According to the Houston-based KHOU TV station, Kenneth Robinson moved into a house previously under foreclosure for a year, located on a well-manicured prestigious block in the town of Flower Mound. The former owners were forced to leave after the house went into foreclosure, but then the mortgage company also went out of business.
Robinson took advantage of a little known law called adverse possession that allowed him to move in and own exclusive bargaining rights with the previous owner. If he’s able to stay within the property for three years, Robinson will take full ownership by being awarded the title.
Adverse possession was created to allow someone to move in and prevent an abandoned home from falling into disrepair. The website http://adversepossession.com promotes the practice, even pointing to the possibility of doing it in Canada.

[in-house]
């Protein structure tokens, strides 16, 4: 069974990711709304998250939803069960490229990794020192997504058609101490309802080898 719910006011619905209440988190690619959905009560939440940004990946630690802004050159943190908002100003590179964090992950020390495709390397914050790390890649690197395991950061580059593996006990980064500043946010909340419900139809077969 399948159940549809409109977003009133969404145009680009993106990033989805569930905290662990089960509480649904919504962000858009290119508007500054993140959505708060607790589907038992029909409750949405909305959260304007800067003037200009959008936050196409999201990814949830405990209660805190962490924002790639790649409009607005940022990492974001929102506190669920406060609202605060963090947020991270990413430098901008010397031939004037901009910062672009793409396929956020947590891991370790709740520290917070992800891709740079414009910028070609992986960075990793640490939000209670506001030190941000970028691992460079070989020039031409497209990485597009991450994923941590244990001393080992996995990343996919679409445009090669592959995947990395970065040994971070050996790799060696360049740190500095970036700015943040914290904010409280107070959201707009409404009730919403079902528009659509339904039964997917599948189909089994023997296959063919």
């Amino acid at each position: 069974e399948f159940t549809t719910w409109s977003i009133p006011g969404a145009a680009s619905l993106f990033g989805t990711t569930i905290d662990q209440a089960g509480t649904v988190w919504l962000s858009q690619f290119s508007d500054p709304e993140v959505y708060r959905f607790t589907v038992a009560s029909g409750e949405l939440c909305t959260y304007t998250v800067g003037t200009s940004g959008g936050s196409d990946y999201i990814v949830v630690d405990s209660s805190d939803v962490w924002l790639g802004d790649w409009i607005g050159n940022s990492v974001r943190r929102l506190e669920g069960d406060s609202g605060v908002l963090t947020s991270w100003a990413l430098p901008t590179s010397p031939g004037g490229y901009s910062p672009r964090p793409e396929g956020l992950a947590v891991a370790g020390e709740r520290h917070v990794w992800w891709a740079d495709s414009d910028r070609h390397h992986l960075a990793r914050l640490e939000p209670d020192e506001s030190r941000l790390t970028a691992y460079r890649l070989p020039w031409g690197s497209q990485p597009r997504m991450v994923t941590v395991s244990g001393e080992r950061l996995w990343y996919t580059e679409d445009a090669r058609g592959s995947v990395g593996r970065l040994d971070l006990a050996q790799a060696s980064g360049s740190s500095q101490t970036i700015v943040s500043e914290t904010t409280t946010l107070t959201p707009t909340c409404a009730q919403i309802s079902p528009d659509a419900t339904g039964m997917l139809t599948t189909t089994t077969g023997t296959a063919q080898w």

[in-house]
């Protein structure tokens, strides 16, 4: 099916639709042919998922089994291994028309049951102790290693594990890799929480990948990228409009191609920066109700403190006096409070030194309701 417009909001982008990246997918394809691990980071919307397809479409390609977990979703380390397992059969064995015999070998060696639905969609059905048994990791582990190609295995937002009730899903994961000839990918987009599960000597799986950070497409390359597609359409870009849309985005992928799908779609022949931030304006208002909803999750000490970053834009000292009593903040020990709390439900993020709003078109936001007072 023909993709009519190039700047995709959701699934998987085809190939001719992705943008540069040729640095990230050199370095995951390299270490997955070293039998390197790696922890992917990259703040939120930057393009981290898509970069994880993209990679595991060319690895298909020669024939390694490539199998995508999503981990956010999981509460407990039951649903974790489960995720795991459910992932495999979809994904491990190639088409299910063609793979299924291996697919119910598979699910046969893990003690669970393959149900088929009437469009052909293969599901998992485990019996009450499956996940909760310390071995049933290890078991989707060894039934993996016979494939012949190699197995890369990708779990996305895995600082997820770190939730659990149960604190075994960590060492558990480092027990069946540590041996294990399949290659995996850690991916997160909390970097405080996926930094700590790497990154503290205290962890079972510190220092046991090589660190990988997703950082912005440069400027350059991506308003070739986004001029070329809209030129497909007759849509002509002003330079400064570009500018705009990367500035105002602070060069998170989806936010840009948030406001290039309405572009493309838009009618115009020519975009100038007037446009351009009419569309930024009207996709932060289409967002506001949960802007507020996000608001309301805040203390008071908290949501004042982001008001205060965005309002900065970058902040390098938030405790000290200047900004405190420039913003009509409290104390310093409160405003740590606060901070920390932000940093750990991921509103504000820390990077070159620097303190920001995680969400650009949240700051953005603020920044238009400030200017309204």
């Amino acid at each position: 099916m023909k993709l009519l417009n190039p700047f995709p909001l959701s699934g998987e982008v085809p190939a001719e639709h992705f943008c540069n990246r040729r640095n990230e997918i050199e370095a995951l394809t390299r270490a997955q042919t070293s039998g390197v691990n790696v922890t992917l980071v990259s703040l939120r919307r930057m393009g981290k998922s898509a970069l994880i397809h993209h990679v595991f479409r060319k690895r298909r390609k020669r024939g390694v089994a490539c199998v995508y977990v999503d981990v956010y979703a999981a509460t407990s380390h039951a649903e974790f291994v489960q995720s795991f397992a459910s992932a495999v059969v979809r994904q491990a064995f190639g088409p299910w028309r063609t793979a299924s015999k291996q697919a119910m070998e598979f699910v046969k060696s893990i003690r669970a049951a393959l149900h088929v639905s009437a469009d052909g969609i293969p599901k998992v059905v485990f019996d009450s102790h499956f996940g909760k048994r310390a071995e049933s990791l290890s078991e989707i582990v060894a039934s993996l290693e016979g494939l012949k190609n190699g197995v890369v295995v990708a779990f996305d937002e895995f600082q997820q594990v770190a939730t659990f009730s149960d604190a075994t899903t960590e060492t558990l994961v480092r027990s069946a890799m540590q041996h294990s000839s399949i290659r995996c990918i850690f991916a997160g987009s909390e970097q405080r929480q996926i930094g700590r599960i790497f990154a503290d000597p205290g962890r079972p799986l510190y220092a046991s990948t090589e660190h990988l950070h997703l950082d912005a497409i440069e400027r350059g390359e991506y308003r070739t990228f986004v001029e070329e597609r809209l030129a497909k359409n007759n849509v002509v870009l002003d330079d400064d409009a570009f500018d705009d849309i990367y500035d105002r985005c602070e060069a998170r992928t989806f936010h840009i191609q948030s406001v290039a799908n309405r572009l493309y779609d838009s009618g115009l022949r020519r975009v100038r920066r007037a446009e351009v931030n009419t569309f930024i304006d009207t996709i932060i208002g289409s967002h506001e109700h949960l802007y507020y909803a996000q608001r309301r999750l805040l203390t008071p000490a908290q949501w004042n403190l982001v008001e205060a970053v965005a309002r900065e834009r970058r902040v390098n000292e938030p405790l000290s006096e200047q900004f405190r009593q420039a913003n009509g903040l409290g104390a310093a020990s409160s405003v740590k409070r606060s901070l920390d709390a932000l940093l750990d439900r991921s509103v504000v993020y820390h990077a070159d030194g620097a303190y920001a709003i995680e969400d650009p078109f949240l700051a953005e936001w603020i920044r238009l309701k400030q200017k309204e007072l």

Robinson told the Texas TV station that until he wins the title, he doesn’t expect the mortgage payments to be made by the previous owner, nor does he expect an expensive legal battle with the existing mortgage holder, which would force him out. Until then, he’s been living without electricity or water due to the lack of deed, but the reward after three years seems worth it.
“This is not a normal process, but it’s not a process that’s not known,” Robinson told KHOU.
Neighbours, however, are not happy, calling Robinson a squatter who should be forced to pay for the house.
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